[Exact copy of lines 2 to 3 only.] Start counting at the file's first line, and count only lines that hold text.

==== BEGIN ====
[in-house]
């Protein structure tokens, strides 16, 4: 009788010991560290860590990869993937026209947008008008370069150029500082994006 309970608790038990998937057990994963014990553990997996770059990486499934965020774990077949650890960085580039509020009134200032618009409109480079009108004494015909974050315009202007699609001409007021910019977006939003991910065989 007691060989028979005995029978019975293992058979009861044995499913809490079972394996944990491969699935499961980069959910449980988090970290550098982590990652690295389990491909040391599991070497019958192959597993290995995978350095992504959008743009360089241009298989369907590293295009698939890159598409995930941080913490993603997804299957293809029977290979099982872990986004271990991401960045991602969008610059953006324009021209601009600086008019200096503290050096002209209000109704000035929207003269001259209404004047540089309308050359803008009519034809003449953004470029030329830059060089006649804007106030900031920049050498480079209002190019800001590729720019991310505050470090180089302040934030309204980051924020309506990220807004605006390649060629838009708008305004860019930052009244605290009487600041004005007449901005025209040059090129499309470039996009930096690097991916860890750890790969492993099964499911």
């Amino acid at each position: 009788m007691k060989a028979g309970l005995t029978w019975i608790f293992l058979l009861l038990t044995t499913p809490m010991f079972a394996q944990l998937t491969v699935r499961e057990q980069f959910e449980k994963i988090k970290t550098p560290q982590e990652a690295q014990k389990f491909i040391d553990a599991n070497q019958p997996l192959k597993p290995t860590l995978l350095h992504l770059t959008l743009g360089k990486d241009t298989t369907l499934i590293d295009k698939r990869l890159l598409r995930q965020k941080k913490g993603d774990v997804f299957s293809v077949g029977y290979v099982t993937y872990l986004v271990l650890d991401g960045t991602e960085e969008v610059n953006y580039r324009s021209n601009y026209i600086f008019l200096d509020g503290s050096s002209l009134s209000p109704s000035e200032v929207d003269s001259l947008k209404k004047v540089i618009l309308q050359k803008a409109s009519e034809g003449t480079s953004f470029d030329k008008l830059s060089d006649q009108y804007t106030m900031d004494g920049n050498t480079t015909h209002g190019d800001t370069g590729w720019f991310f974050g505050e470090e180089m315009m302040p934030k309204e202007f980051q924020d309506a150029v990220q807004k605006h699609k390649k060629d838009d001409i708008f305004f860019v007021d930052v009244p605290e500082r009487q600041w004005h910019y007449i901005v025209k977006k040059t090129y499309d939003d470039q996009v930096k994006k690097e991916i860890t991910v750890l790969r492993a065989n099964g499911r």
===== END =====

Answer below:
């Protein structure tokens, strides 16, 4: 009788010991560290860590990869993937026209947008008008370069150029500082994006 309970608790038990998937057990994963014990553990997996770059990486499934965020774990077949650890960085580039509020009134200032618009409109480079009108004494015909974050315009202007699609001409007021910019977006939003991910065989 007691060989028979005995029978019975293992058979009861044995499913809490079972394996944990491969699935499961980069959910449980988090970290550098982590990652690295389990491909040391599991070497019958192959597993290995995978350095992504959008743009360089241009298989369907590293295009698939890159598409995930941080913490993603997804299957293809029977290979099982872990986004271990991401960045991602969008610059953006324009021209601009600086008019200096503290050096002209209000109704000035929207003269001259209404004047540089309308050359803008009519034809003449953004470029030329830059060089006649804007106030900031920049050498480079209002190019800001590729720019991310505050470090180089302040934030309204980051924020309506990220807004605006390649060629838009708008305004860019930052009244605290009487600041004005007449901005025209040059090129499309470039996009930096690097991916860890750890790969492993099964499911």
């Amino acid at each position: 009788m007691k060989a028979g309970l005995t029978w019975i608790f293992l058979l009861l038990t044995t499913p809490m010991f079972a394996q944990l998937t491969v699935r499961e057990q980069f959910e449980k994963i988090k970290t550098p560290q982590e990652a690295q014990k389990f491909i040391d553990a599991n070497q019958p997996l192959k597993p290995t860590l995978l350095h992504l770059t959008l743009g360089k990486d241009t298989t369907l499934i590293d295009k698939r990869l890159l598409r995930q965020k941080k913490g993603d774990v997804f299957s293809v077949g029977y290979v099982t993937y872990l986004v271990l650890d991401g960045t991602e960085e969008v610059n953006y580039r324009s021209n601009y026209i600086f008019l200096d509020g503290s050096s002209l009134s209000p109704s000035e200032v929207d003269s001259l947008k209404k004047v540089i618009l309308q050359k803008a409109s009519e034809g003449t480079s953004f470029d030329k008008l830059s060089d006649q009108y804007t106030m900031d004494g920049n050498t480079t015909h209002g190019d800001t370069g590729w720019f991310f974050g505050e470090e180089m315009m302040p934030k309204e202007f980051q924020d309506a150029v990220q807004k605006h699609k390649k060629d838009d001409i708008f305004f860019v007021d930052v009244p605290e500082r009487q600041w004005h910019y007449i901005v025209k977006k040059t090129y499309d939003d470039q996009v930096k994006k690097e991916i860890t991910v750890l790969r492993a065989n099964g499911r």